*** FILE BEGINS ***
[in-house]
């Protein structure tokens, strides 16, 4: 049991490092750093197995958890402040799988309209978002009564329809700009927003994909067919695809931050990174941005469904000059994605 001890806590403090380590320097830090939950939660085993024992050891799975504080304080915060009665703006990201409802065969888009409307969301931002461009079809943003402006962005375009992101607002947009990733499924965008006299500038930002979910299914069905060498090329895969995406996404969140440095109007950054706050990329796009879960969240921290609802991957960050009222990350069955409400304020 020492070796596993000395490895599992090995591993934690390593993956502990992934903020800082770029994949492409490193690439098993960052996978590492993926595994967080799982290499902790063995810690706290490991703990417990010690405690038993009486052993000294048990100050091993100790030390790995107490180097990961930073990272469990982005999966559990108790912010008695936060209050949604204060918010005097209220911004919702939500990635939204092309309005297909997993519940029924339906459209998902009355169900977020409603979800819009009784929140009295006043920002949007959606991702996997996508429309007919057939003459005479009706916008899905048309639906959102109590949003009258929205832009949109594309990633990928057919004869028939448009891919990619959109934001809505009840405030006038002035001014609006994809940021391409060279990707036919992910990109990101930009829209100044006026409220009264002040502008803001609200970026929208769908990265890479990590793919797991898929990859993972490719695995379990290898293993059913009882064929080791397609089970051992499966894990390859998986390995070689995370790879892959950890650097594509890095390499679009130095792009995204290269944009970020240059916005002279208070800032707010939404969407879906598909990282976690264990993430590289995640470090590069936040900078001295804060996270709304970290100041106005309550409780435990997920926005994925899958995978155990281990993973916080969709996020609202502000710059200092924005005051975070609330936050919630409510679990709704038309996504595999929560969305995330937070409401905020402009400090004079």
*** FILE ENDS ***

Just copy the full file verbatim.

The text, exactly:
[in-house]
């Protein structure tokens, strides 16, 4: 049991490092750093197995958890402040799988309209978002009564329809700009927003994909067919695809931050990174941005469904000059994605 001890806590403090380590320097830090939950939660085993024992050891799975504080304080915060009665703006990201409802065969888009409307969301931002461009079809943003402006962005375009992101607002947009990733499924965008006299500038930002979910299914069905060498090329895969995406996404969140440095109007950054706050990329796009879960969240921290609802991957960050009222990350069955409400304020 020492070796596993000395490895599992090995591993934690390593993956502990992934903020800082770029994949492409490193690439098993960052996978590492993926595994967080799982290499902790063995810690706290490991703990417990010690405690038993009486052993000294048990100050091993100790030390790995107490180097990961930073990272469990982005999966559990108790912010008695936060209050949604204060918010005097209220911004919702939500990635939204092309309005297909997993519940029924339906459209998902009355169900977020409603979800819009009784929140009295006043920002949007959606991702996997996508429309007919057939003459005479009706916008899905048309639906959102109590949003009258929205832009949109594309990633990928057919004869028939448009891919990619959109934001809505009840405030006038002035001014609006994809940021391409060279990707036919992910990109990101930009829209100044006026409220009264002040502008803001609200970026929208769908990265890479990590793919797991898929990859993972490719695995379990290898293993059913009882064929080791397609089970051992499966894990390859998986390995070689995370790879892959950890650097594509890095390499679009130095792009995204290269944009970020240059916005002279208070800032707010939404969407879906598909990282976690264990993430590289995640470090590069936040900078001295804060996270709304970290100041106005309550409780435990997920926005994925899958995978155990281990993973916080969709996020609202502000710059200092924005005051975070609330936050919630409510679990709704038309996504595999929560969305995330937070409401905020402009400090004079």